Louisiana v. KingAnnotate this Case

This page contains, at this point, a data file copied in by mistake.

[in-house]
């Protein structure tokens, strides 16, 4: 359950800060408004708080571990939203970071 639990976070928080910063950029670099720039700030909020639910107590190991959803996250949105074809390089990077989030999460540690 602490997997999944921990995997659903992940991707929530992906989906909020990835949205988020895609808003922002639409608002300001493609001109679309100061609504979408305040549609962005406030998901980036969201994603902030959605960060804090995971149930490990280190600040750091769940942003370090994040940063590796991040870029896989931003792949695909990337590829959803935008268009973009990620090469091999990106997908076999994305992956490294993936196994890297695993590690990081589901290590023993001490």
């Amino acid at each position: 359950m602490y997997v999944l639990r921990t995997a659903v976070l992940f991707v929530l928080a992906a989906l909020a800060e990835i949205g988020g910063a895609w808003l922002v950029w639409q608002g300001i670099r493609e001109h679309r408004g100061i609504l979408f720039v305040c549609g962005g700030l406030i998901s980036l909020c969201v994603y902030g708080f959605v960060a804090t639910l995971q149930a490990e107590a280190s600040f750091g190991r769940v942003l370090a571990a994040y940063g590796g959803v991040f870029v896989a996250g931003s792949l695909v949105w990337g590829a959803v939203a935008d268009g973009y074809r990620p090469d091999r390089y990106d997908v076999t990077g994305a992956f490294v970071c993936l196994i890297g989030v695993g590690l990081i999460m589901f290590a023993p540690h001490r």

Officers placed defendant Tre King in handcuffs during a traffic stop after they smelled marijuana in the vehicle and determined that he had outstanding warrants for his arrest. They advised him of his rights pursuant to Miranda v. Arizona, 384 U.S. 436. Defendant indicated that he understood his rights. A search of the vehicle revealed marijuana in the passenger side door and a gun beneath a jacket. Defendant claimed that the marijuana, jacket, and gun all belonged to him. Defendant was arrested and charged with possession of a firearm by a person convicted of certain felonies, and illegal carrying of a weapon while in possession of a controlled dangerous substance. After initially denying defendant’s motion to suppress his statements, the district court ultimately granted defendant’s motion to exclude his statements from trial. The State sought supervisory review from the court of appeal, which denied writs because it found, consistent with prior rulings in that circuit, that the Miranda warning was deficient because it fit not advise defendant of the temporal aspects of his right to an attorney (i.e., that he had a right to an attorney both before and during any questioning). The Louisiana Supreme Court granted review in this case to determine whether the warning that “you have the right to an attorney, and if you can’t afford one, one will be appointed to you,” without further qualification, was a sufficient advisement of the right to counsel under Miranda. The Court determined that a general advisement like that given in this case was sufficient, and that a statement need not be suppressed because of the failure to qualify the warning with an additional advisement that the right to counsel exists both before and during questioning. Accordingly, the Court reversed the rulings of the lower courts, denied defendant's motion to exclude his statements, and remanded for eh district court for further proceedings.